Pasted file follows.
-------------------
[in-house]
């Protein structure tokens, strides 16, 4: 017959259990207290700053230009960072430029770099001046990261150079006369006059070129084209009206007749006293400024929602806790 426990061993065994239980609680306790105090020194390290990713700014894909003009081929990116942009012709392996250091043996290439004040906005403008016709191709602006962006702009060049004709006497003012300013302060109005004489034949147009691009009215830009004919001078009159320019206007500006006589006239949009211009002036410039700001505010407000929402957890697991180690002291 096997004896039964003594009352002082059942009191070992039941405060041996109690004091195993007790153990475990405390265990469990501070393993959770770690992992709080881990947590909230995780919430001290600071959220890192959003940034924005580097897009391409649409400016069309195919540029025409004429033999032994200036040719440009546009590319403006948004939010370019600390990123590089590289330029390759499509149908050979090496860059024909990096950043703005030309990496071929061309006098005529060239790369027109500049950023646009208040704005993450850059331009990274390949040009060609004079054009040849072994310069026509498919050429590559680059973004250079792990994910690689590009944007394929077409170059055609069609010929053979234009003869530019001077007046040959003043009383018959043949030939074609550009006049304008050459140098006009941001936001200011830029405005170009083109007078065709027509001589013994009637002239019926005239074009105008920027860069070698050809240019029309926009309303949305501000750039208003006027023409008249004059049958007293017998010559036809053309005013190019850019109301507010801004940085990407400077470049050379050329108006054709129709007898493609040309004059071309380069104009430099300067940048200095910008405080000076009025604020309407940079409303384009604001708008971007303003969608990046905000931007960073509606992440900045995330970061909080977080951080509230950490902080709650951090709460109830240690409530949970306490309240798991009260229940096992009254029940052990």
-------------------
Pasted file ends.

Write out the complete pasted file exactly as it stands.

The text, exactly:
[in-house]
């Protein structure tokens, strides 16, 4: 017959259990207290700053230009960072430029770099001046990261150079006369006059070129084209009206007749006293400024929602806790 426990061993065994239980609680306790105090020194390290990713700014894909003009081929990116942009012709392996250091043996290439004040906005403008016709191709602006962006702009060049004709006497003012300013302060109005004489034949147009691009009215830009004919001078009159320019206007500006006589006239949009211009002036410039700001505010407000929402957890697991180690002291 096997004896039964003594009352002082059942009191070992039941405060041996109690004091195993007790153990475990405390265990469990501070393993959770770690992992709080881990947590909230995780919430001290600071959220890192959003940034924005580097897009391409649409400016069309195919540029025409004429033999032994200036040719440009546009590319403006948004939010370019600390990123590089590289330029390759499509149908050979090496860059024909990096950043703005030309990496071929061309006098005529060239790369027109500049950023646009208040704005993450850059331009990274390949040009060609004079054009040849072994310069026509498919050429590559680059973004250079792990994910690689590009944007394929077409170059055609069609010929053979234009003869530019001077007046040959003043009383018959043949030939074609550009006049304008050459140098006009941001936001200011830029405005170009083109007078065709027509001589013994009637002239019926005239074009105008920027860069070698050809240019029309926009309303949305501000750039208003006027023409008249004059049958007293017998010559036809053309005013190019850019109301507010801004940085990407400077470049050379050329108006054709129709007898493609040309004059071309380069104009430099300067940048200095910008405080000076009025604020309407940079409303384009604001708008971007303003969608990046905000931007960073509606992440900045995330970061909080977080951080509230950490902080709650951090709460109830240690409530949970306490309240798991009260229940096992009254029940052990």